Reviews and notes
is a remarkable second feature from director Vincent Ward, whose first full-Iength film, Vigil
, was selected for main competition at Cannes In 1984. It is remarkable because of its absorbing story that links medieva! fears and fortunes to our times, while confirming Ward as an original talent.
The story begins in Cumbria in 1348, the year of the Black Death. A mining village lives in fear of the advancing plague. Young Griffin (Hamish McFarlane) is anxious for the return of his beloved, much-older brother Connor (Bruce Lyons) from the outside world. He is haunted by a dream about a journey, a quest to a great cathedral in a celestial city, and a figure about to fall from a steeple. When his brother returns to the village with tales of impending doom, 9-year-old Griffin recounts his dream which reveals a way whereby the community might escape.
The two brothers, with four comrades, set out on the journey fired by Griffin's prophetic vision. It takes them to a city of the late 1980s and on a mission against time if their village is to be saved. There is no triumph without sacrifice - in the dream and in reality.
The formidable skills of Ward are shown in the way his story works, not only as adventure, but as the love story of two brothers and a parable of faith and religion. As the medievals joust with the paraphernalia of a night-bound, modern city, in their striving to reach the cathedral at its heart, Ward conjures a series of striking sequences and images.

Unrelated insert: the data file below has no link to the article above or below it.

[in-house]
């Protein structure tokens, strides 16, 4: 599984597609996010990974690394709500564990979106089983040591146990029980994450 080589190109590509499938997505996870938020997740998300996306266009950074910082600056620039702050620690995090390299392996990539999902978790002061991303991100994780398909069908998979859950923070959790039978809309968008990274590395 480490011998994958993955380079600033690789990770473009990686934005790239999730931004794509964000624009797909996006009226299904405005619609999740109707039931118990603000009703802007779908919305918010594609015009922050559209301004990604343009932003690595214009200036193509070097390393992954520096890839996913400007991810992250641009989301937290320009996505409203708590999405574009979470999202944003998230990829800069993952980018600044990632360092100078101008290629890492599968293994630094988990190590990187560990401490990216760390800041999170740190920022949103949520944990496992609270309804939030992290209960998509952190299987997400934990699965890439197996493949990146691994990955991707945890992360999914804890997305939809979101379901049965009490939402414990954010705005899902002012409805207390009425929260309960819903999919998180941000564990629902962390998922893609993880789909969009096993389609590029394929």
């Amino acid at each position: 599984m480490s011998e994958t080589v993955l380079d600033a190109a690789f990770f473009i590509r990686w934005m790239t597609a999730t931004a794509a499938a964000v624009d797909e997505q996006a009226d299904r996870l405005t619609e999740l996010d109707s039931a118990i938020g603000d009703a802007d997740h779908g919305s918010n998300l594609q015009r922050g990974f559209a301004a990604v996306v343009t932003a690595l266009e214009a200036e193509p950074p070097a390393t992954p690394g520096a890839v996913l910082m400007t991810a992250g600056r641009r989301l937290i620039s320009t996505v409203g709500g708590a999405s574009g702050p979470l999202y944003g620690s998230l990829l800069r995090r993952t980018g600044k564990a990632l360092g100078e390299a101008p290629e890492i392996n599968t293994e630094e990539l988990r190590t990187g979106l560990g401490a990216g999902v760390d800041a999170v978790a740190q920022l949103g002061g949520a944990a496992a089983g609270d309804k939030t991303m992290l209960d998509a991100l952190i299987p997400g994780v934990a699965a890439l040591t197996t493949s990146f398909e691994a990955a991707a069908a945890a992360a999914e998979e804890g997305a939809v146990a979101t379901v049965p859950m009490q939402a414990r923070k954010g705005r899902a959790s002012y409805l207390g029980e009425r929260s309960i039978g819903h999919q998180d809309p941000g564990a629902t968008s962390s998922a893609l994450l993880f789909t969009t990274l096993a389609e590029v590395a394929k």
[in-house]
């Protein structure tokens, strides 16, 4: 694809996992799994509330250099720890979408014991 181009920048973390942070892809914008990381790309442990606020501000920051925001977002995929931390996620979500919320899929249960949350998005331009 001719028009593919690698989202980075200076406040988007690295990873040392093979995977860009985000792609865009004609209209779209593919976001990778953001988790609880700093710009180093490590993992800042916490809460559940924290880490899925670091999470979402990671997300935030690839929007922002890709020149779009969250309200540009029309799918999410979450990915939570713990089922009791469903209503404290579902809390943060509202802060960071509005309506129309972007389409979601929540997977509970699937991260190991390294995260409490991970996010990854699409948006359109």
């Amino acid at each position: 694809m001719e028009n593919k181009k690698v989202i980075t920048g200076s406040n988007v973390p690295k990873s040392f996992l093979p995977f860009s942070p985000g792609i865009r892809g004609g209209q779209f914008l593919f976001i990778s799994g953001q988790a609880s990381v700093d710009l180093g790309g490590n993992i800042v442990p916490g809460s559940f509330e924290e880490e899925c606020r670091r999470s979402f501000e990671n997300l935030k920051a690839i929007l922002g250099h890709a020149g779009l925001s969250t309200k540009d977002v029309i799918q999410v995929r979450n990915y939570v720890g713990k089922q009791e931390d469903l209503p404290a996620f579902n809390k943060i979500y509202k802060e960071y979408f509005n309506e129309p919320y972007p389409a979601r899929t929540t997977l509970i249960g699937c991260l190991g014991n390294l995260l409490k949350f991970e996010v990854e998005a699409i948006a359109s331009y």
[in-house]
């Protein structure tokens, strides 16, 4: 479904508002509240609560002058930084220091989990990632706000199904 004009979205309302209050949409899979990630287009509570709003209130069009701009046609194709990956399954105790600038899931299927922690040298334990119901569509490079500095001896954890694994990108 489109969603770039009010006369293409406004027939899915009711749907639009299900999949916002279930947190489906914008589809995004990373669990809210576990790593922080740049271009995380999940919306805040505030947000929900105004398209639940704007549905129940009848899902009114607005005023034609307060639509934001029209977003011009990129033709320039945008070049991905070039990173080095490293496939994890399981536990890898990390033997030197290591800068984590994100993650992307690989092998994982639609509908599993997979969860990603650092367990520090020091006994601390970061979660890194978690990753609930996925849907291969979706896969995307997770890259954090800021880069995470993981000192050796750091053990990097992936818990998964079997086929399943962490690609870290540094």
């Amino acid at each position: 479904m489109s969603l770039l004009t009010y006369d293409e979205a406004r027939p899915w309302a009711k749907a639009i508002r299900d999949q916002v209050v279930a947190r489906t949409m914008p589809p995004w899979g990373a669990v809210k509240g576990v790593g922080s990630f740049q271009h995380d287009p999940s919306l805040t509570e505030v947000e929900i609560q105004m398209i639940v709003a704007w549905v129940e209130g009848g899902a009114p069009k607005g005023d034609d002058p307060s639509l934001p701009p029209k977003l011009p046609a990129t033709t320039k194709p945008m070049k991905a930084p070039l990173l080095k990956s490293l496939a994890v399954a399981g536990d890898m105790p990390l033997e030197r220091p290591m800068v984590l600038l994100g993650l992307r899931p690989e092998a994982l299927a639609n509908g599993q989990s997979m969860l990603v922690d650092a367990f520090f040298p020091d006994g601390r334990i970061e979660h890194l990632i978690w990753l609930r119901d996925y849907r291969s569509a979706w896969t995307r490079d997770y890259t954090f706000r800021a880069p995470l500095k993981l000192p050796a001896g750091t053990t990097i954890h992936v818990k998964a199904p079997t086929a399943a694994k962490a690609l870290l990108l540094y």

The best affirm, invariably with humor, the timeless ascendancy of individual human spirit against the forces that would dehumanize, whether it is Griffin momentarily mesmerized by a wall of tv screens beaming their message or Connor hurtling through the night clinging to the front of a "monster" train. From the convincing detail of the 14th century locations to the uneasy, slumbering, contemporary metropolis, Ward's inspiration is apparent, and actors and technicians give their best.
Geoffrey Simpson's photography - stark black and white for the Cumbrian sequences, color for the enactment of Griffin's dream and visions - is of the highest order, with score by Iranian composer Davood Tabrizi (domiciled in Sydney) empathetic with the whole. Fine performances are delivered by McFarlane and Lyons, and also Marshall Napier and Paul Livingston as the Cumbrians Scarle and Martin.
should find broader acceptance and do greater business on and off the festival and art-house tracks, than the director's earlier Vigil
. As the first coproduction between the New Zealand and Australian film commissions, following producer John Maynard's difficulty in raising all the necessary finance in Ward's homeland, it sets a sterling precedent for future joint enterprises in feature filmmaking between the two countries.
- Nic, Variety, 11 May 1988
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